Living

Art that balances faith, reason

Sacrifice, redemption and faith.

The themes swell in Jason Amick's solo exhibition "Jason Amick: New Works" which opens Friday at Gallery 80808. The paintings, monotypes and etchings have remarks of spirituality.

One particular image, "Tobit," a 4-by-6 inch monotype, depicts the face of a man. He is withered, his features contorting. At first glance, the face is one of pain. On another, the man seems at peace, relaxed. The shadows in the work present myriad readings of the piece.

Many of the 20 to 30 pieces in the show, Amick said, are inspired by the Bible, with "Tobit" specifically encouraged by the Book of Tobit in the Catholic and Orthodox Scriptures. Tobit was a blind old man who had become a burden on his family. He had only one prayer, a single wish.

"My version in the monotype of Tobit depicts him with his blindness and his mental state of wishing for death," Amick said. "His soul has been beaten down, but he's come to accept his fate.

"Tobit is a good man who seems to be unfairly punished. The Book of Tobit grapples with why bad things happen to good people, which is a question that I think nearly everyone can relate to."

The Bible has been a source for Amick's work for more than a decade, as he has tried to discern the relationship between faith and reason.

"I found myself playing the role of devil's advocate in my past work as I weighed in as both a religious person and a naturally skeptical person with an interest in science," said Amick, a University of South Carolina graduate.

"This latest body of work abandons the conflicted and skeptic-sided view of faith."

Another image, "Isaac," a 9.5-by-14.5-inch oil on panel, features Isaac lounging, arms stretched, on what appears to be logs or a raft. Isaac, the only child of Abraham and Sarah, and the father of Jacob and Esau, did not leave Canaan because God forbade him. In this painting, is he pondering his faith, his sacrifices, his obedience?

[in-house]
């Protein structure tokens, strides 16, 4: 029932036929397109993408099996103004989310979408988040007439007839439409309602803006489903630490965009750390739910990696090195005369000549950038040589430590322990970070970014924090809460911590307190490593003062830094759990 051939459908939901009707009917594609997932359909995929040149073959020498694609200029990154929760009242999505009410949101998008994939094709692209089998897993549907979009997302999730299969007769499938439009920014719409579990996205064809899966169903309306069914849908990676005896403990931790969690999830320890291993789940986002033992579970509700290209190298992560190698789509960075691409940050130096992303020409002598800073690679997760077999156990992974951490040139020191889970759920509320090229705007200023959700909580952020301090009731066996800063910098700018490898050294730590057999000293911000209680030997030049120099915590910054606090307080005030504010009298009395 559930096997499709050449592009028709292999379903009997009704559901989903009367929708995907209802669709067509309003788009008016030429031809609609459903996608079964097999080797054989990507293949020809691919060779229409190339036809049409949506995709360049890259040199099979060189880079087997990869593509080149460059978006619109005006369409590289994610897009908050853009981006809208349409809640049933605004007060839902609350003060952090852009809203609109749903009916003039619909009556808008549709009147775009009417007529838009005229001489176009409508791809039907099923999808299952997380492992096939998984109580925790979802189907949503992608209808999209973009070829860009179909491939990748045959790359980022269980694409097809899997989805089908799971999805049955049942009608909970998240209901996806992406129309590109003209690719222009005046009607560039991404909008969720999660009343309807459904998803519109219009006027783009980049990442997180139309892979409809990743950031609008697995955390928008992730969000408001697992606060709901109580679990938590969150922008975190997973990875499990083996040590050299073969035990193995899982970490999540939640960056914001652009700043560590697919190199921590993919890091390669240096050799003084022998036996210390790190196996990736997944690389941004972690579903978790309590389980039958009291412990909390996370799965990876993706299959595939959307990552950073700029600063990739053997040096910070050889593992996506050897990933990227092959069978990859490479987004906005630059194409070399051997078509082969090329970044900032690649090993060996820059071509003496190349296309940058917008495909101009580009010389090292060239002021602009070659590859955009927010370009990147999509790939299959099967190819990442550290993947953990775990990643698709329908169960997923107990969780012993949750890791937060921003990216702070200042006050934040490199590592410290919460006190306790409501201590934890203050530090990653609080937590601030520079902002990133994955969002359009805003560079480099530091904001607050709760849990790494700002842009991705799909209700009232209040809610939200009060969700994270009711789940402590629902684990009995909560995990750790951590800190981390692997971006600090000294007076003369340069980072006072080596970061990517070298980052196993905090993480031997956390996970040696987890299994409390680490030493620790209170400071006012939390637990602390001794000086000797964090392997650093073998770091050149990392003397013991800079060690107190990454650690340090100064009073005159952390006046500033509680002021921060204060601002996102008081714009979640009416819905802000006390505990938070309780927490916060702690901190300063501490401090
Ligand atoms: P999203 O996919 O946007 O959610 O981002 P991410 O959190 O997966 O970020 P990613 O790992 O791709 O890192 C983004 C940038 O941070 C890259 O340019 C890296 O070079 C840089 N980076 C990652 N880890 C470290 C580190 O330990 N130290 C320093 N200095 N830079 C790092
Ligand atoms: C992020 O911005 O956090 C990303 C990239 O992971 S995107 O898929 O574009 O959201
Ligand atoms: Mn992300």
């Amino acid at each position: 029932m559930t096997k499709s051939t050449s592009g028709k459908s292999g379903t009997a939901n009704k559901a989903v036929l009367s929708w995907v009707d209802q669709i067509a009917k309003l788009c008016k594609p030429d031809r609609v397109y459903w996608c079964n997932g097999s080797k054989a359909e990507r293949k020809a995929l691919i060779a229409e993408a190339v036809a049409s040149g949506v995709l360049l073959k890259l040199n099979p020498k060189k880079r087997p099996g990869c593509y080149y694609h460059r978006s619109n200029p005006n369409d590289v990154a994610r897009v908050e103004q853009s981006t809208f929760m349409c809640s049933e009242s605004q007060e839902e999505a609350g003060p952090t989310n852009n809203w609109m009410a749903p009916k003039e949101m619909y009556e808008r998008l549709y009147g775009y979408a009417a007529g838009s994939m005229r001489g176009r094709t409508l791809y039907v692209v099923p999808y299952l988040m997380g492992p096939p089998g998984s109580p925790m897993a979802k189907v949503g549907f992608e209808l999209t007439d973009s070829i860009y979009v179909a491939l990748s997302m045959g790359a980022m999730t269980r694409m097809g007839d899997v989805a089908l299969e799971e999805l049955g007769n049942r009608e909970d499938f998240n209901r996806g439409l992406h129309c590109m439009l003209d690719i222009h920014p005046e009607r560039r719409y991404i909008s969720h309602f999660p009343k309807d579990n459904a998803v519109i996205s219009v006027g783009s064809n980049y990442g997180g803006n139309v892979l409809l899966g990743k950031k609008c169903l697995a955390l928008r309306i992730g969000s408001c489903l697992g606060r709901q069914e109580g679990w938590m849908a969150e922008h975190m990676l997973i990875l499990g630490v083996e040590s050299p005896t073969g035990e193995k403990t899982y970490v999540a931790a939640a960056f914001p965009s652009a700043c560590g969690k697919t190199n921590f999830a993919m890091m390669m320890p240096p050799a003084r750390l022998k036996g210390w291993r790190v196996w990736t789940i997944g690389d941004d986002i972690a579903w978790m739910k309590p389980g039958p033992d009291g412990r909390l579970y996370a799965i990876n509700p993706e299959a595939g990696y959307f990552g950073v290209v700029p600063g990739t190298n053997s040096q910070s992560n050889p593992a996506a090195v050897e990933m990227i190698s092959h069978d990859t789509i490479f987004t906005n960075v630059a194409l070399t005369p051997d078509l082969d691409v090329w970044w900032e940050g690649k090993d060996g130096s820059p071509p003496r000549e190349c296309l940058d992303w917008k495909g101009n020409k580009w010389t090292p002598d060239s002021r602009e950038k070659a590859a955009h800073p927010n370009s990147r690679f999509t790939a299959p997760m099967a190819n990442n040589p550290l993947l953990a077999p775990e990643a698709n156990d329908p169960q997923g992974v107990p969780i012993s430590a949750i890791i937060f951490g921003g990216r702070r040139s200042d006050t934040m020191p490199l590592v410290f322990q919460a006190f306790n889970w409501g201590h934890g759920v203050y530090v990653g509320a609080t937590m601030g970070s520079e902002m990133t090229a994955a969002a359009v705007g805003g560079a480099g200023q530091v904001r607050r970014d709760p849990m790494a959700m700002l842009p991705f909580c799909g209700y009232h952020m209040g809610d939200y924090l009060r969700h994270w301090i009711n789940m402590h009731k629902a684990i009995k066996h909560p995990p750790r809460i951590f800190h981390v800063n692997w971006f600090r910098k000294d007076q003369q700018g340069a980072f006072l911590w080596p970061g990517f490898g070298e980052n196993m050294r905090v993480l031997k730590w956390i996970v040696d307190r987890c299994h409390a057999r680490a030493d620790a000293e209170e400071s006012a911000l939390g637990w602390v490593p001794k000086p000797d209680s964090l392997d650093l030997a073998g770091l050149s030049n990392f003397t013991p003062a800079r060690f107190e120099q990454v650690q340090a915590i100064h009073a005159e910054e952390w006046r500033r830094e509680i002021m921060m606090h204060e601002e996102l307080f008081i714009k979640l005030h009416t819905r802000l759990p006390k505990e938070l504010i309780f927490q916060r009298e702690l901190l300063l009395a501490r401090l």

Like a lot of the stories in the Bible, this work is left to interpretation.

The show runs through Oct. 12. There's an opening reception from 5 to 9 Friday. Gallery 80808 is at 808 Lady St. (803) 252-6134

So what's happening here?

It's a question the audience might be asking at "WHISPER: The MOVIES," the NiA Company's ambitious new production that will be performed Friday and Saturday at the future home of the Nickelodeon Theatre.

Here's what will happen: NiA will interpret theater and movies, only with a twist. The actors will mash up genres and eras. Some of the acting will be projected on a screen. Sometimes the acting will be on the stage.

"Sometimes it will be both," said Darion McCloud, NiA's artistic director.

Confused? Intrigued? Here's one mashup that will happen: "Dead Poets Society," "Revenge of the Nerds" and "Dolemite" will be combined into a scene.

"It's crazy," McCloud admitted. "But it's going to be fun."

Showtime both nights is at 8 p.m. The Nick's future home is at 1607 Main St. For more information, visit http://theniacompany.blogspot.com

Trustus Theatre opens its Black Box Theatre season Thursday with two performances: "Mr. Charles, Currently of Palm Beach" and "Pride & Joy." Black Box is the smaller theater at Trustus.